As a result, the converter 400 may switch when the synchronization signal crosses the hysteresis window thresholds. That is, the output voltage ripple may introduce an offset to the synchronization signal. This offset may effectively delay or advance the switching time, modulate the duty cycle, and set the loop gain of the converter 400. Note that the hysteresis window and amplitude of the synchronization signal may be properly select to achieve an acceptable output voltage ripple, transient response time, and stable oscillations.
FIG. 5 is a block diagram of a multi-phase hysteretic converter 500 according to some embodiments. In particular, the converter 500 has a reference voltage line to receive VREF and an output voltage line to provide VOUT. In addition, the multi-phase converter 500 includes four single-phase hysteretic converters 400 operating in parallel. Note that any number of single-phase converters 400 may be used instead (e.g., more than ten single-phase converters 400 may operate in parallel). Also note that the hysteretic comparators used in the single-phase converters 400 may be faster than operational amplifiers associated with PWM converters.
As illustrated in FIG. 5, the outputs of the single-phase converters 400 may be shorted at the output voltage line. According to some embodiments, additional circuitry may provide equal sharing of current among the single-phase converters 400.
Each of the single-phase converters 400 is associated with a synchronization signal (SYNC1 through SYNC4), and the synchronization signals may be phase-shifted such that the distribution of the synchronization signals over a clock period is substantially uniform. According to one embodiment, a separate adder 410 superimposes one of the synchronization signals on VREF for each of the single-phase converters 400.
FIG. 6 is a flow chart of a method according to some embodiments. The flow chart does not imply a fixed order to the actions, and embodiments may be practiced in any order that is practicable. At 602, a plurality of synchronization signals are generated. At 604, each synchronization signal is provided to an associated single-phase hysteretic converter 400 (e.g., by adding the signals to a VREF that is provided to a plurality of single-phase converters 400 operating in parallel). According to some embodiments, the synchronization signals are phase shifted such that the distribution of the synchronization signals over a clock period is substantially uniform. As a result, a power converter with high efficiency, small input current ripple, small output voltage ripple, and improved transient response may be provided.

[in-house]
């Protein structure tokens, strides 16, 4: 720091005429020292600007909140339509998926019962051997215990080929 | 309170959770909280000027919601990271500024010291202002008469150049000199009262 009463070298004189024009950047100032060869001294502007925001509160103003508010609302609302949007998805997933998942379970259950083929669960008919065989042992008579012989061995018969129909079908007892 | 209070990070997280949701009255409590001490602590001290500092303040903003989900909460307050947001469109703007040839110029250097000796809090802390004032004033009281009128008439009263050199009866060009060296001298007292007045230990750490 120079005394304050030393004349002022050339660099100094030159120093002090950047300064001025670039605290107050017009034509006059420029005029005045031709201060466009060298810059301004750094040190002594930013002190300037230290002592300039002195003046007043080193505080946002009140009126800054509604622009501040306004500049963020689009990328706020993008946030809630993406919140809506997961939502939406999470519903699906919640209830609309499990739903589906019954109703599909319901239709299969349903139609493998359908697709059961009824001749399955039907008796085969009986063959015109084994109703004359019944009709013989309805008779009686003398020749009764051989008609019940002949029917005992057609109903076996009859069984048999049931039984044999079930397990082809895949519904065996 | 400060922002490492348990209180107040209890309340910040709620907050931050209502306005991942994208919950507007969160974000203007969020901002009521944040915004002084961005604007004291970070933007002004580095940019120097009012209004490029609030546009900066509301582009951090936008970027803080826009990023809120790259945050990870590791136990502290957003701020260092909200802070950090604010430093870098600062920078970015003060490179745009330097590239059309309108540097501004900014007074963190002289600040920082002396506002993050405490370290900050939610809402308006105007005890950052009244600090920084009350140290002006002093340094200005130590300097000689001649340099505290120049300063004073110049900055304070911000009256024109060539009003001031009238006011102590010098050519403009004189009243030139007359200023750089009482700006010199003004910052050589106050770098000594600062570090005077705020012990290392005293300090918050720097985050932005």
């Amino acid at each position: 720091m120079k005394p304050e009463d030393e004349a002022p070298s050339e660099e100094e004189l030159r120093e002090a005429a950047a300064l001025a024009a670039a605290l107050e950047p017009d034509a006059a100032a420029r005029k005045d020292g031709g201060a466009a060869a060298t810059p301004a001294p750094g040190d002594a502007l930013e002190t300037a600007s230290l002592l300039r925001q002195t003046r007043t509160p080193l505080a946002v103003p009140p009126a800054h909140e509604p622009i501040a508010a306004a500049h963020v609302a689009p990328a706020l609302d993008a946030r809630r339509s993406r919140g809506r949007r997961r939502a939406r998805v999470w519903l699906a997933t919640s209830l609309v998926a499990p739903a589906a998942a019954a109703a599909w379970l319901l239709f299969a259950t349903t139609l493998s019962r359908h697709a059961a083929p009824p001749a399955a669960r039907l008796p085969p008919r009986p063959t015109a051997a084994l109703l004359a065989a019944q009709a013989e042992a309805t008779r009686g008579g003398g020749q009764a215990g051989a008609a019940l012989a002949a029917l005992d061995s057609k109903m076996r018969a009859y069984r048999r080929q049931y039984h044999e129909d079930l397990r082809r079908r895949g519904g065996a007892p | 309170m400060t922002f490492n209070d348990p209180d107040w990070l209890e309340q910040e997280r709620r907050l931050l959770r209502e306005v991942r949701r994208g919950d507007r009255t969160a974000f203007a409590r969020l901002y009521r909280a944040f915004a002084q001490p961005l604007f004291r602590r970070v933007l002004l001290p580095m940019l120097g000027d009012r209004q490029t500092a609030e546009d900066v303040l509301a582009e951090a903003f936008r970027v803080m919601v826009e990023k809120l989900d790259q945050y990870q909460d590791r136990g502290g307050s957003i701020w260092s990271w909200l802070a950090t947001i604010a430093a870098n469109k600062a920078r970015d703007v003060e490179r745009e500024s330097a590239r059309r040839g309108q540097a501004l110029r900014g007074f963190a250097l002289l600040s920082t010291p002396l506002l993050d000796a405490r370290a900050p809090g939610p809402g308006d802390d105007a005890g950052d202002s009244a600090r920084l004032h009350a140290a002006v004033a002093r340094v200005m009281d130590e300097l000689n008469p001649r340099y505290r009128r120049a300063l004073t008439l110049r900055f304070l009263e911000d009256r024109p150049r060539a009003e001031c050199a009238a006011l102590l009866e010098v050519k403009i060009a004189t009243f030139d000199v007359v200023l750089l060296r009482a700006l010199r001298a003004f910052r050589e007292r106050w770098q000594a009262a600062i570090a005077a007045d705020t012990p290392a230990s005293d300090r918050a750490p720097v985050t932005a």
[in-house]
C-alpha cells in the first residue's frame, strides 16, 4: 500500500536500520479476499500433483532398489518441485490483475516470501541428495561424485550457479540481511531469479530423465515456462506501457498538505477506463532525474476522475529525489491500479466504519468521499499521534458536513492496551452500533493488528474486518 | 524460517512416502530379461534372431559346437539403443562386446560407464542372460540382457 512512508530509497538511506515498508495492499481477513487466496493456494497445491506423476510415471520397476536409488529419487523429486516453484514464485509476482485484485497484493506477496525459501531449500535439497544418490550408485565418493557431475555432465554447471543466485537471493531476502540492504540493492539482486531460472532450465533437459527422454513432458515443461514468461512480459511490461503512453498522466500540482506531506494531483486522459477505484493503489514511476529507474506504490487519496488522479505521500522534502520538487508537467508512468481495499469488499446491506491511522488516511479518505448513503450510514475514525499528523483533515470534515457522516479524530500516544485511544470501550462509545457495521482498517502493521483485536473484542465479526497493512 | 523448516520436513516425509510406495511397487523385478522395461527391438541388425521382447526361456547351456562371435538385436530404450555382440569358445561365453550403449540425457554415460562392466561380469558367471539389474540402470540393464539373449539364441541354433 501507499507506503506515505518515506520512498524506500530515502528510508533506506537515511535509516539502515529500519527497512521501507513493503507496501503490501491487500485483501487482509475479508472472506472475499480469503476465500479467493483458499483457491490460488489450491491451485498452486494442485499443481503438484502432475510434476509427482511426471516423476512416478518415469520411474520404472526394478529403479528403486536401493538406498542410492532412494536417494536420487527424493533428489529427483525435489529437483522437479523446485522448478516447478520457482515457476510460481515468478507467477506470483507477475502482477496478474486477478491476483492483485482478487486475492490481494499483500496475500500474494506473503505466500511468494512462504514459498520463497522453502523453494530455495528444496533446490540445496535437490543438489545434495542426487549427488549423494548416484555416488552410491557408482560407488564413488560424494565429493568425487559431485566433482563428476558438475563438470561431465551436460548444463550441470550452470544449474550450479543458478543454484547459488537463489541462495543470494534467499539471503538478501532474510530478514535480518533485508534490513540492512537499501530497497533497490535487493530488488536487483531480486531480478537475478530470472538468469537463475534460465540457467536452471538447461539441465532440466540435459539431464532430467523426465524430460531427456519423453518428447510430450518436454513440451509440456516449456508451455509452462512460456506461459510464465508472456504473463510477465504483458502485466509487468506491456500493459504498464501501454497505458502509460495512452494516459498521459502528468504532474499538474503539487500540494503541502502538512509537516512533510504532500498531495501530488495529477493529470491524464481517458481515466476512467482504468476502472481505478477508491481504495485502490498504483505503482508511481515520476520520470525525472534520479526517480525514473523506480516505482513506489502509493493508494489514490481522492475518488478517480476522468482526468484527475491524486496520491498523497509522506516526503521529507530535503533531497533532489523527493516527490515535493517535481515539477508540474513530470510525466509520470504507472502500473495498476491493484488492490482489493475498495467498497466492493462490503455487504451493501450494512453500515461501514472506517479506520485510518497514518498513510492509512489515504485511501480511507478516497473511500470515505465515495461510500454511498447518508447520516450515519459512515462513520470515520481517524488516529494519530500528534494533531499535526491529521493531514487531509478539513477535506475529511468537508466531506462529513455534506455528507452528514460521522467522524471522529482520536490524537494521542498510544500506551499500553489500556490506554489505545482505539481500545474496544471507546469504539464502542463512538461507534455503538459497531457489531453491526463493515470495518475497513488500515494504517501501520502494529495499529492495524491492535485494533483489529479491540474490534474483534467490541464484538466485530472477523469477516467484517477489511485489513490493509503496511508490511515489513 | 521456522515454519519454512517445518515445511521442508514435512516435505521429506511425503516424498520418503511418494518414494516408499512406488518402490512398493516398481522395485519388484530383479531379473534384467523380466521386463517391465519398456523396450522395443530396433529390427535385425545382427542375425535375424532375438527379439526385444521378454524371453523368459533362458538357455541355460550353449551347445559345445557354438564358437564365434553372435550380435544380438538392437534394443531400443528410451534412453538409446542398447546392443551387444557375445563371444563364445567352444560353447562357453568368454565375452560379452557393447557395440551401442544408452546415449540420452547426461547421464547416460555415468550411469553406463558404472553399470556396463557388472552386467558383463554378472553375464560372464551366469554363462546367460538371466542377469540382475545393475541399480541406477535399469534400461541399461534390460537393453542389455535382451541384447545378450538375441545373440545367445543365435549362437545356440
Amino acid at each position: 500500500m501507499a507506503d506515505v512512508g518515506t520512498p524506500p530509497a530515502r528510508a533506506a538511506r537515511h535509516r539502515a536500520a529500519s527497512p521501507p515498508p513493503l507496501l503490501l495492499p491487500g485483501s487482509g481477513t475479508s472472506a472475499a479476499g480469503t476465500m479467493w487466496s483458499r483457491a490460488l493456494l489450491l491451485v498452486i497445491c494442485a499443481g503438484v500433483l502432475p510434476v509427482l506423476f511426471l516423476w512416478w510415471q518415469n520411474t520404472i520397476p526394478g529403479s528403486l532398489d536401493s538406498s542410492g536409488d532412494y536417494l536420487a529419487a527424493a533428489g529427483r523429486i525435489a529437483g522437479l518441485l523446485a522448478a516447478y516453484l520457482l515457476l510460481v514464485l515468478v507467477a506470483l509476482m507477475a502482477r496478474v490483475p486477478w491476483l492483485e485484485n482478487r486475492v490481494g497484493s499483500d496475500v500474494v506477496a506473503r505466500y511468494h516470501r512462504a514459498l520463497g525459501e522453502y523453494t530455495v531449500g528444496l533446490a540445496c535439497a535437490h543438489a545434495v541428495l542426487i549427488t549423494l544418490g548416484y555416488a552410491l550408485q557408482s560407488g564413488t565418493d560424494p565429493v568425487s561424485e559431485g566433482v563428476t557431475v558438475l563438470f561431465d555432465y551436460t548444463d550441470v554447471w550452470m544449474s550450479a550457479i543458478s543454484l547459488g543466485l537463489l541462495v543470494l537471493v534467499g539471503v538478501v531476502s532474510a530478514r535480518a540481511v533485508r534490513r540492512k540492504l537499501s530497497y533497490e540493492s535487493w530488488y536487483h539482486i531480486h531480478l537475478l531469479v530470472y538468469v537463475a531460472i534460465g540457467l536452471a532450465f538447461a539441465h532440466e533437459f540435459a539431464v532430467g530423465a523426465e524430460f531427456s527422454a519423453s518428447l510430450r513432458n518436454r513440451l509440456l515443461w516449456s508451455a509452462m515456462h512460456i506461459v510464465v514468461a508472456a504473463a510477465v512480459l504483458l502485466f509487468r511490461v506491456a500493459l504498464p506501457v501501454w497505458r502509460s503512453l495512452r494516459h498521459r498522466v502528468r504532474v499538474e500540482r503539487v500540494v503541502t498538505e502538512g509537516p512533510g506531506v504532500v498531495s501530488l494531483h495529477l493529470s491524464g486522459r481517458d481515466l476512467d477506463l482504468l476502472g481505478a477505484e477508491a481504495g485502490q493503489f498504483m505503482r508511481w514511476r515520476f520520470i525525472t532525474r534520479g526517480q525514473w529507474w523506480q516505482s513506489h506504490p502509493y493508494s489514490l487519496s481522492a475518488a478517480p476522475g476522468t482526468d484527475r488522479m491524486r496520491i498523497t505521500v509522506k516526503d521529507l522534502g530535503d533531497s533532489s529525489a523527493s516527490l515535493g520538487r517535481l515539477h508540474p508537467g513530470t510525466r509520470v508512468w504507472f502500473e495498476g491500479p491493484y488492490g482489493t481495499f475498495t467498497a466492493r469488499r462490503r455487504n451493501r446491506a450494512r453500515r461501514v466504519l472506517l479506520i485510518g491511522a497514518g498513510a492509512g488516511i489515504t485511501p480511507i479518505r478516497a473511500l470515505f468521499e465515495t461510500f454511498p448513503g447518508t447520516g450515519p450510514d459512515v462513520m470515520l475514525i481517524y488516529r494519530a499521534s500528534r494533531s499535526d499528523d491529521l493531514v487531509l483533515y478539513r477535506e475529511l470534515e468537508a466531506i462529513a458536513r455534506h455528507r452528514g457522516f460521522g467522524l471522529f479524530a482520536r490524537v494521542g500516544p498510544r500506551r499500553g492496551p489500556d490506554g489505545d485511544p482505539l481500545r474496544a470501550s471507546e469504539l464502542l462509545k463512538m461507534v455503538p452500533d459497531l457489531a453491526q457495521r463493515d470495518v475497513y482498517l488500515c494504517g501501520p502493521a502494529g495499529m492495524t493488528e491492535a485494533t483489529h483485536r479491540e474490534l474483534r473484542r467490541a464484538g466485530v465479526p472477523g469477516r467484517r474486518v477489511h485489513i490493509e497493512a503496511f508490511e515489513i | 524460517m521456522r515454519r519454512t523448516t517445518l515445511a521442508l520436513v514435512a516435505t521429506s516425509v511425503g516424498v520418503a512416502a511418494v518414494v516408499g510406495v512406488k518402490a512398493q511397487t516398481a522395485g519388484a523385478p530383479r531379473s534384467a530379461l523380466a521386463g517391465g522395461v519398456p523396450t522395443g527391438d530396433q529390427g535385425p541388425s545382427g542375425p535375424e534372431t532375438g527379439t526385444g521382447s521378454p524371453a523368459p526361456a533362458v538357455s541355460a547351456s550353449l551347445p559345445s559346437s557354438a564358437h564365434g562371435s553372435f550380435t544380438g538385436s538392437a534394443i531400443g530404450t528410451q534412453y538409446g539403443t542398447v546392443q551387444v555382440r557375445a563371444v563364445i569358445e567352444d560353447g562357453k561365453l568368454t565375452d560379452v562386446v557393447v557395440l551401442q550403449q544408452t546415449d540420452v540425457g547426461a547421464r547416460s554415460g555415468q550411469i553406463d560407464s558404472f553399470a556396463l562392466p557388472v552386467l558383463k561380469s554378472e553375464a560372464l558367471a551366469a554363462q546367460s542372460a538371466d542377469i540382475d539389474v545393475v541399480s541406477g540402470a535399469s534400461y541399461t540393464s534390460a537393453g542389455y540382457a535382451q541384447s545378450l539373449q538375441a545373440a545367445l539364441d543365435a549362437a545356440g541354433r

According to some embodiments, a multi-phase converter integrated in a microprocessor die may receive a VREF several time higher (e.g., two or three times higher) than a supplied VOUT (e.g., a voltage provided to a core, cache, and/or 10 buffer). As a result, proportionately lower current might be supplied to the microprocessor die. The lower current might alleviate power deliver bottlenecks (e.g., the series inductance and resistance of package, socket, and/or circuit board traces). Moreover, because the Alternating Current (AC) and DC voltage droop on the series parasitics may decrease, less de-coupling capacitance may be required for the package and circuit board —potentially resulting in reduced system cost.
Improved Hysteretic Converter Circuits
FIG. 7 is a diagram of a hysteretic converter circuit 700 that may improve transient response according to some embodiments. Note that portions of the circuit 700 are similar to the traditional bang-bang DC-DC converter 200 illustrated in FIG. 2. That is, the circuit 700 includes an output voltage line to provide VOUT and a hysteretic comparator 710 to receive VREF via a first input. According to some embodiments, a synchronization signal may also be associated with one of the inputs of the hysteretic comparator 710 (e.g., the synchronization signal maybe superimposed on VREF as illustrated by the dashed arrow and adder 410).